If you were paying really close attention, you probably noticed (and then quickly forgot) that I hadn’t posted the postcards I received for Love Notes 22 prompt 3. At first, I hesitated because I wanted to include my partner’s last response in the blog post, but then, I decided the post should wait for Mother’s Day, a perfect time to share responses to the prompt, “My mother taught me…”
Based on postings in the group, the last prompt had many of the participants contemplating deeply the role(s) their mothers played in their lives. For some, this was a painful exercise–because of mothers who were absent, abusive, or deceased. But even then, they acknowledged that they learned something positive from their mothers.
I received four postcards from Love Notes friends in response to the prompt–Christine B, Litsa L., Lisa C., and Eileen V. Eileen’s is earmarked for Father’s Day, but here are the others:
Christine’s mother taught her “to be loving, supportive, and compassionate.” Christine writes, “She’s still teaching me to be positive; that’s been a hard lesson.”
When Litsa asked her daughter what she learned from her, her daughter told she taught her “to be kind.” Litsa learned that from her own mother and adds that her mother also taught her resilience: “Just carry on. What else is there to do?”
Lisa C’s mother taught her:
There’s only one happiness in life, to love and be loved.
It’s interesting how all three postcards depict images that serve as metaphors for mothers–a light guiding us safely home; just a phone call way; regal in her role as mother doling out love generously.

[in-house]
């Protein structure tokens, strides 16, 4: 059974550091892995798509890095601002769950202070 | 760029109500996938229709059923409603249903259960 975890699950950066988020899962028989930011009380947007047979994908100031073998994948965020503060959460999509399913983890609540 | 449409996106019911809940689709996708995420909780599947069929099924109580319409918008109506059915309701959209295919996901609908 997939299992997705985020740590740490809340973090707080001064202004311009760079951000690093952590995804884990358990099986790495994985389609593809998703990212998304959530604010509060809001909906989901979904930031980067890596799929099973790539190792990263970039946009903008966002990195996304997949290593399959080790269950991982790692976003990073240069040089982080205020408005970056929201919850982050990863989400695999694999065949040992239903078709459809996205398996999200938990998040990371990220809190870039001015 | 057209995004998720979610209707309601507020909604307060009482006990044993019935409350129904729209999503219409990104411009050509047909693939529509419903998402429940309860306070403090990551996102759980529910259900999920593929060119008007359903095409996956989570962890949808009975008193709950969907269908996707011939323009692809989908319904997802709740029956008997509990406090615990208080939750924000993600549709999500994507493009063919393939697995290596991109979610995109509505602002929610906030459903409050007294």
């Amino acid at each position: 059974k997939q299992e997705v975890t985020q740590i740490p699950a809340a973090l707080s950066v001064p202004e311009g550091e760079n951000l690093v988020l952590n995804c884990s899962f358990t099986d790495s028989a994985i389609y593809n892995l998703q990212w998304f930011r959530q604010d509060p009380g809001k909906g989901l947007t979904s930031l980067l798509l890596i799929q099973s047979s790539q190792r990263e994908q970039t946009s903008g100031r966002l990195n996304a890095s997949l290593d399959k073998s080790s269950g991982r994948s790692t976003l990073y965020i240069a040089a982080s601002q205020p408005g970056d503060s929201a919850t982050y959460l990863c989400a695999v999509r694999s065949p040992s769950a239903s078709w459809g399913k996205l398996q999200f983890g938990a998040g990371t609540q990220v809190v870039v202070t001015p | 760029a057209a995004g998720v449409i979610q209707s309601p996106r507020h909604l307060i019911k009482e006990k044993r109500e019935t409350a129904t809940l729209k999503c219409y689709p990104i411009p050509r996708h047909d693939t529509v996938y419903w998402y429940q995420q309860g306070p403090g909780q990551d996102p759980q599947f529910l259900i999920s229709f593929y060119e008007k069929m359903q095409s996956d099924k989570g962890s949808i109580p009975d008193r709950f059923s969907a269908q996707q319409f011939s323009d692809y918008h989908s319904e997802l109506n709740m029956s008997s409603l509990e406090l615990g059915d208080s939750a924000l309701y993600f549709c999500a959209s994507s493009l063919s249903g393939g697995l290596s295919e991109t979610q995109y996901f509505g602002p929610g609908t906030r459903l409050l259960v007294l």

I enjoyed this prompt because–in case you haven’t figured out by now–I love talking about my parents. I sent a list letter of ten (plus one) things my mother taught me:
- Be kind. If you can help a person, do so—no questions asked.
- Don’t judge. Love people for who they are and don’t expect them to “be like you.”
- Let it go. Life is too short, so don’t hold a grudge and don’t waste energy on trifles.
- Hold your head high. You are somebody in this world. Know your worth, even if others don’t.
- Take it to God. Don’t unload your burdens on mere humans who can’t handle the load.
- Take time daily for prayer, meditation and scripture.
- Keep a clean house. (I’m still working on this one).
- Always feed the children. Have food, snacks, and treats available for all children who visit.
- Have your own bank account.
- Celebrate every birthday.
- Bonus: There is incredible strength in silence.
It was hard not to write 100 things!
What have you learned from your mother? Let us know in the comments below.